So this next question is just for you, Callum. What inspired you to write the play?

Callum: So the play is somewhat based on my own experiences dealing with sexual assault. The character of Skipper is not me, […] but there are elements of Skipper’s experiences that I feel qualified to write about, because I, myself, have gone through it. I originally started writing it as a means of catharsis. I struggle a lot with having lots of thoughts racing round my head too quickly to actually process them. So being able to write things down and have a written, ink on paper record saying “this is what happened, this is what I’m worried about,” was really useful for me. It originally started off as a series of journal entries that I kept, […] and the play grew from there. It was almost like I was looking back at it and I was able to develop that to what it is today.

I’m sorry to hear about that.

Callum: Ah, it’s ok. [Jokingly] I got a play out of it.

“It was incredibly vulnerable and tender, which you don’t get from male characters and you often don’t get from male writers.”

Do you think there are a lot of men who have been through the same thing? Do you think [sexual assault] needs to be talked about more?

Callum: As a topic it is being discussed more now than it was five years ago, which I am delighted about. But rather unfortunately, it is being discussed more because more people are experiencing it, I feel. But also [the discussion is] not seeing an increase in men. I think the high-profile celebrity men involved in sexual assault in general are often much more likely to be in the media as the perpetrators rather than the victims. I think of the big celebrities that I can think of, like Terry Crews is one of them who has said “I’ve been sexually assaulted and I’m dealing with that”. […] This is the kind of play that I would have liked to have seen myself when I was still trying to work out what was going on. Have someone else say “no, this is fine, […] it is normal, and there are other people who are dealing with it and you’re not alone”.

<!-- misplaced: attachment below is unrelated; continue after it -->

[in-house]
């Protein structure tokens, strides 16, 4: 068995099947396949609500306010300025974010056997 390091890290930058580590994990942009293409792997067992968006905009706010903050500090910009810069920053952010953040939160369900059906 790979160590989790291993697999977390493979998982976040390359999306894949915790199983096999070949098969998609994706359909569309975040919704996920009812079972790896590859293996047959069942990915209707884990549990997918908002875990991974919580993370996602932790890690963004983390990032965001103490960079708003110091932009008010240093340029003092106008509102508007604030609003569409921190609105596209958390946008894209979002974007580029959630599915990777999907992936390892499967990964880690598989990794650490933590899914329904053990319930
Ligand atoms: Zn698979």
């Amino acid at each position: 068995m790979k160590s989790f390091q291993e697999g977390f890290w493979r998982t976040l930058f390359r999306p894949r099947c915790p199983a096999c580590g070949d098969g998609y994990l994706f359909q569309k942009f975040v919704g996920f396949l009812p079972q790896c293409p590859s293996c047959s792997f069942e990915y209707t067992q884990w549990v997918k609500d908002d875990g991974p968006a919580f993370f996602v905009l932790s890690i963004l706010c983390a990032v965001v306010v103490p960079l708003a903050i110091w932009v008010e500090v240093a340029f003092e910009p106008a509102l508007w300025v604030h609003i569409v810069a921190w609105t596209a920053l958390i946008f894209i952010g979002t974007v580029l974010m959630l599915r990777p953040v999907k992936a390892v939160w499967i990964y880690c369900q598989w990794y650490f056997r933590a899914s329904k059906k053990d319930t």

Hopefully people will come to the play and realise that it’s OK to speak about these things. Was it a challenge writing the play?

Callum: It was a challenge. There’s bits of it that are quite poetic I’d like to think, which is something that I’ve not really done before. […] But it was a difficult process to sort of transcribe what was written in journal and think “right, I need to make a narrative out of this, and I need to make a character out of this and work out how I can put this on as a performance.” If I didn’t have the intention of it being performed I wouldn’t have written it as a play; I would have kept it as a series of journal entries just for myself. It was rough initially, it was quite emotionally draining writing it because having to write about experiences are traumatic itself because you’re reliving those experiences. But being able to see the end result today I can sit back and say “that was OK, it was good to do that”; it sort of got it out of my system almost.